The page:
After a decade of work and billions of dollars spent, the modernization of the U.S. air traffic control system is in trouble. The ambitious and complex technology program dubbed NextGen has encountered unforeseen difficulties at almost every turn.
The program was promoted as a way to accommodate an anticipated surge in air travel, reduce fuel consumption and improve safety and efficiency. By shifting from radar-based navigation and radio communications — technologies rooted in the first half of the 20th century — to satellite-based navigation and digital communications, it would handle three times as many planes by 2025, the Federal Aviation Administration promised.
Planes would fly directly to their destinations using GPS technology instead of following indirect routes to stay within the range of ground stations. They would continually broadcast their exact positions, not only to air traffic controllers, but to other similarly equipped aircraft. For the first time, pilots would be able to see on cockpit displays where they were in relation to other planes. That would enable planes to safely fly closer together, and even shift some of the responsibility for maintaining a safe separation of planes from controllers to pilots.
But almost nothing has happened as FAA officials anticipated.
Increasing capacity is no longer as urgent as it once seemed. The 1 billion passengers a year the FAA predicted by 2014 has now been shoved back to 2027. Air traffic operations — takeoffs, landings and other procedures — are down 26 percent from their peak in 2000, although chronic congestion at some large airports can slow flights across the country.
Difficulties have cropped up nearly everywhere, from new landing procedures that were impossible for some planes to fly to aircraft-tracking software that misidentified planes. Key initiatives are experiencing delays and are at risk of cost overruns. And the agency still lacks “an executable plan” for bringing NextGen fully online, according to a government watchdog.
“In the early stages, the message seemed to be that NextGen implementation was going to be pretty easy: You're going to flip a switch, you're going to get NextGen, we're going to get capacity gains,” said Christopher Oswald, vice president for safety and regulatory affairs at Airports Council International-North America. “It wasn't realistically presented.”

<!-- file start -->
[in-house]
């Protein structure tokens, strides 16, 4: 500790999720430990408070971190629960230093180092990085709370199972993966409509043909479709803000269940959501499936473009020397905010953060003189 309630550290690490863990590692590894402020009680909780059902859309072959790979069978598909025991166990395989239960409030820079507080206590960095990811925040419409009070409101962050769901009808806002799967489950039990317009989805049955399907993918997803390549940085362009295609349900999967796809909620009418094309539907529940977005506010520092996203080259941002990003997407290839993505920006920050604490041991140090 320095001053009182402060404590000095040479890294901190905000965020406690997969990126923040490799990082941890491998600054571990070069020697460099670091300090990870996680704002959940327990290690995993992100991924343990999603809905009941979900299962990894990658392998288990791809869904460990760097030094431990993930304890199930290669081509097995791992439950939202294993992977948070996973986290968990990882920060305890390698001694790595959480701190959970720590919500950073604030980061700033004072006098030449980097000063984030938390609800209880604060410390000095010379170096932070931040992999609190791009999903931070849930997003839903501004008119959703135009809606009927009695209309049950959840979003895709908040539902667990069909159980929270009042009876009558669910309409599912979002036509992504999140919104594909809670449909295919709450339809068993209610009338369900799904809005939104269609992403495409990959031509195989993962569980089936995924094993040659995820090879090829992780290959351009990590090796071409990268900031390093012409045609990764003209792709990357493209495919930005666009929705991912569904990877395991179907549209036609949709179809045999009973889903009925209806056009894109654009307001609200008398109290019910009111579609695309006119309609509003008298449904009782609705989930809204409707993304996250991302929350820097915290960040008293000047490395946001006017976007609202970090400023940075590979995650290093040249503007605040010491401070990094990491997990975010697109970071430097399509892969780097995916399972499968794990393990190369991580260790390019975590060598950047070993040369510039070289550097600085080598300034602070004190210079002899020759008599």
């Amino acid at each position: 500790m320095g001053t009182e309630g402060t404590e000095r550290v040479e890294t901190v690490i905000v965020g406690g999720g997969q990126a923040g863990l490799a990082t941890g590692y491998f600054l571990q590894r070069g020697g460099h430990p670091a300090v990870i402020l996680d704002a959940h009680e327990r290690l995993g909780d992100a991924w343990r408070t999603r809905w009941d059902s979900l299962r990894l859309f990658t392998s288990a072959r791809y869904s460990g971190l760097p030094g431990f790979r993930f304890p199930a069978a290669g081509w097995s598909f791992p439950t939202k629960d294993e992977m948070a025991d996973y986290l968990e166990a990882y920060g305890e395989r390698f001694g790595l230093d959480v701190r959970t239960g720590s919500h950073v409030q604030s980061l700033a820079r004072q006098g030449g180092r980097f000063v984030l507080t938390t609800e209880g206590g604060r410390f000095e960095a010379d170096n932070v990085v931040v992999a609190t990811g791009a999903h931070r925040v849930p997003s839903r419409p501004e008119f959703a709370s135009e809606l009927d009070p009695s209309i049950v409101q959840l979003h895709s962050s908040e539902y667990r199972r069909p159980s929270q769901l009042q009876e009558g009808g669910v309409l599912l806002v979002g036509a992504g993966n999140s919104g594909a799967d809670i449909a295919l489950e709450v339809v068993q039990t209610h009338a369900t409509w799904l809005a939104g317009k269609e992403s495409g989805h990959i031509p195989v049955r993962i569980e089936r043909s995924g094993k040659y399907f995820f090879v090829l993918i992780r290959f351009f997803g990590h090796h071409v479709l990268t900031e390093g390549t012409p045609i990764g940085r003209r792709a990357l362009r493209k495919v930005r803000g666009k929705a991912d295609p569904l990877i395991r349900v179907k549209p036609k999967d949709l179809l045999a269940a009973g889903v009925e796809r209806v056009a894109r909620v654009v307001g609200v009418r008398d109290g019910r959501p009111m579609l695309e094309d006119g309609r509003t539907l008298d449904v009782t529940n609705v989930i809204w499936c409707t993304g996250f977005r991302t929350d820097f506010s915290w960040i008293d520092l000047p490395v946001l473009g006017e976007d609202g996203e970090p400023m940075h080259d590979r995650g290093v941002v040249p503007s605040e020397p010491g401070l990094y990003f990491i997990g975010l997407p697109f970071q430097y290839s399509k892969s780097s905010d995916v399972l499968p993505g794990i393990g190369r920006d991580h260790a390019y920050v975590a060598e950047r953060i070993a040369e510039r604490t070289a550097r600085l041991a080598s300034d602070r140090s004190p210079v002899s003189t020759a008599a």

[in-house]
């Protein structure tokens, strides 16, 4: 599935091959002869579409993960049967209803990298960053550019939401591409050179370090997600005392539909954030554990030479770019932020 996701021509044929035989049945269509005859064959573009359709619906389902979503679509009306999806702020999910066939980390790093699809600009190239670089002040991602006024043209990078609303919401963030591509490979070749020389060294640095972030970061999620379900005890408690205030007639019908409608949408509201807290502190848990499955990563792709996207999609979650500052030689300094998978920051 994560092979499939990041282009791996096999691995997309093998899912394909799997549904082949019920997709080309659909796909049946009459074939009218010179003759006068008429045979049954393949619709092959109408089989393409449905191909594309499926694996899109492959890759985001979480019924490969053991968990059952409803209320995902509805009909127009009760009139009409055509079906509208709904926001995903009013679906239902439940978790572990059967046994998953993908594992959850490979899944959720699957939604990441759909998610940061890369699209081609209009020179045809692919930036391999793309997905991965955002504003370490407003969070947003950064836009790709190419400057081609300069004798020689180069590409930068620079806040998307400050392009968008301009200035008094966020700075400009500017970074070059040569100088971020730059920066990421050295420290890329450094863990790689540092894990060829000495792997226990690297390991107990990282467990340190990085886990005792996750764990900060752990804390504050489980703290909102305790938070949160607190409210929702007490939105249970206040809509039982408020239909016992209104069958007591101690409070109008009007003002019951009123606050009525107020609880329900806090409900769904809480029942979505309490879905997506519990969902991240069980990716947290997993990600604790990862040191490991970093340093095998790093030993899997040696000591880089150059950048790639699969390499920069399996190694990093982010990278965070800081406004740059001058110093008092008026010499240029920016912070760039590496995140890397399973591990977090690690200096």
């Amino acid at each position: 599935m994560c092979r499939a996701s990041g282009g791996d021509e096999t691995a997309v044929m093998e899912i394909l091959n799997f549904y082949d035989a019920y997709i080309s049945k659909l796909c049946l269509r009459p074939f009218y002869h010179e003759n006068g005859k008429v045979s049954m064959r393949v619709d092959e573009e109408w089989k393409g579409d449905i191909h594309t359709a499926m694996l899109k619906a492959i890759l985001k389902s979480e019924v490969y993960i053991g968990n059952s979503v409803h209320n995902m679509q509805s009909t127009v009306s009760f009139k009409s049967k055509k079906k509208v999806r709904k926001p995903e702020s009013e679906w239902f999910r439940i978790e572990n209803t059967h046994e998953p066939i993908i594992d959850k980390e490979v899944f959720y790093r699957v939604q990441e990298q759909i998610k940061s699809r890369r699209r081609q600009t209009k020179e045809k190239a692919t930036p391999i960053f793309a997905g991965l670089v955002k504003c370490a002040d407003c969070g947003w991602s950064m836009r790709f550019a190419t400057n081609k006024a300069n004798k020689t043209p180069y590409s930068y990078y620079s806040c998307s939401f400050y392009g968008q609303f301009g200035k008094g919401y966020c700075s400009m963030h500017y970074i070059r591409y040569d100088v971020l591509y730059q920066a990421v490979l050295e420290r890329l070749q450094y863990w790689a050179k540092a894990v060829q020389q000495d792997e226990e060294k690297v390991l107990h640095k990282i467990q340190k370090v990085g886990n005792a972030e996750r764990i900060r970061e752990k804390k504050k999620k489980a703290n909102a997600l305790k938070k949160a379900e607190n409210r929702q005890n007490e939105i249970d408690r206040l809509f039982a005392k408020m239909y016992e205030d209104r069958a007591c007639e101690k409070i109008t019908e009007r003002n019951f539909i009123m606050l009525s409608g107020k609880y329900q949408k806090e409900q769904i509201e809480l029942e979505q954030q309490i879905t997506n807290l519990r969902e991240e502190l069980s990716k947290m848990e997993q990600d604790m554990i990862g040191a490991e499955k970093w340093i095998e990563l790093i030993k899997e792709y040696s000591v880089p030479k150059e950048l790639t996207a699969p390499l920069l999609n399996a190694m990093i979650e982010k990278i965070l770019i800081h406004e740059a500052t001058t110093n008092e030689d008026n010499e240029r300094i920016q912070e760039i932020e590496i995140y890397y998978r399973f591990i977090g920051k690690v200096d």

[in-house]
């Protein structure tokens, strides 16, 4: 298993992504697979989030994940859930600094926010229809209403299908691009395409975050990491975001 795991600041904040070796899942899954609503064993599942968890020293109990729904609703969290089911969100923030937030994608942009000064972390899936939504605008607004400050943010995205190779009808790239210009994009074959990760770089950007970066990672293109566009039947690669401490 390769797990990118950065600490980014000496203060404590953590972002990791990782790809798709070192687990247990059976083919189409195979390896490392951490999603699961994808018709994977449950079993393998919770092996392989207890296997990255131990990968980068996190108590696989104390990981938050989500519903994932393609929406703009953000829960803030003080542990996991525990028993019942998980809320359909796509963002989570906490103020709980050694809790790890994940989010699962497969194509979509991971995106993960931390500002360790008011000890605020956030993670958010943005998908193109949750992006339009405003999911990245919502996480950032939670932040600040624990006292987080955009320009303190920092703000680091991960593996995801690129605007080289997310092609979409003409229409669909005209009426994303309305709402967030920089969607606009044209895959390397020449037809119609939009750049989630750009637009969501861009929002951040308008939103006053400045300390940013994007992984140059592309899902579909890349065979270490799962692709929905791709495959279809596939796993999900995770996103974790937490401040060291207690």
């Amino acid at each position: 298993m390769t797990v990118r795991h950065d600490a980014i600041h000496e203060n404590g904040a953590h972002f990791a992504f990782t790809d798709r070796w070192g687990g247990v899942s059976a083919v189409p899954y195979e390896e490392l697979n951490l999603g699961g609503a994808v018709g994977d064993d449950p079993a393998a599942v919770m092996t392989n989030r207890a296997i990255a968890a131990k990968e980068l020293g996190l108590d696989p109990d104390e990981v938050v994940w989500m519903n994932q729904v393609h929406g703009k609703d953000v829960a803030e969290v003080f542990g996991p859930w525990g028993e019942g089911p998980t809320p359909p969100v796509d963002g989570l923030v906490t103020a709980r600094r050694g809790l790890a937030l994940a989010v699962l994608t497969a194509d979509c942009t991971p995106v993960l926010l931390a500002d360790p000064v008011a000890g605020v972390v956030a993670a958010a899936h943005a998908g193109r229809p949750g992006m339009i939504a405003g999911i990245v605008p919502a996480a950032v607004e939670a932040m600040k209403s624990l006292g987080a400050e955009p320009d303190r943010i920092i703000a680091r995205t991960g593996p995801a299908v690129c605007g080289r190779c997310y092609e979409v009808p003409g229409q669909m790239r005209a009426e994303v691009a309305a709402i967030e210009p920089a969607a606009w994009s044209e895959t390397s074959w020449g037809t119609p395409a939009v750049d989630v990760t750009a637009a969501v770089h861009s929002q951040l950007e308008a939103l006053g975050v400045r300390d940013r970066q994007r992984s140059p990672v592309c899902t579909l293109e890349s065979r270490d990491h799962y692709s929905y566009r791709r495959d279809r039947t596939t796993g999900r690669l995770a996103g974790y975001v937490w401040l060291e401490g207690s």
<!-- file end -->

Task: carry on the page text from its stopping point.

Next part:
Some airline officials, frustrated that they haven't seen promised money-saving benefits, say they want better results before they spend more to equip planes to use NextGen, a step vital to its success.
Lawmakers, too, are frustrated. NextGen has enjoyed broad bipartisan support in Congress, but with the government facing another round of automatic spending cuts, supporters fear the program will be increasingly starved for money.
“It's hard not to be worried about NextGen funding … because it's a future system,” said Marion Blakey, who was the head of the FAA when the program was authorized by Congress in 2003 and now leads a trade association that includes NextGen contractors. “There is a temptation to say the priority is keeping the existing systems humming and we'll just postpone NextGen.”
In September, a government-industry advisory committee recommended that, given the likelihood of budget cuts, the FAA should concentrate on just 11 NextGen initiatives that are ready or nearly ready to come online. It said the rest of the 150 initiatives that fall under NextGen can wait.
“You can't have an infrastructure project that is the equivalent of what the (interstate) highway program was back in the '50s and the '60s and take this ad hoc, hodgepodge approach to moving this thing forward,” said Air Line Pilots Association First Vice President Sean Cassidy, who helped draft the recommendations.
The threat of funding cuts comes just as NextGen is nearing a tipping point where economic and other benefits should start to multiply if only the FAA and industry would persevere, said Alaska Airlines Chairman Bill Ayers, a supporter.
Responding to industry complaints, the FAA has zeroed in on an element of NextGen that promises near-term benefits: new procedures that save time and fuel in landings while decreasing greenhouse gas emissions. Planes equipped with highly calibrated GPS navigation are able fly precise, continuous descents on low power all the way to the runway rather than the customary and time-consuming stair-step approaches in which pilots repeatedly decrease power to descend and then increase power to level off.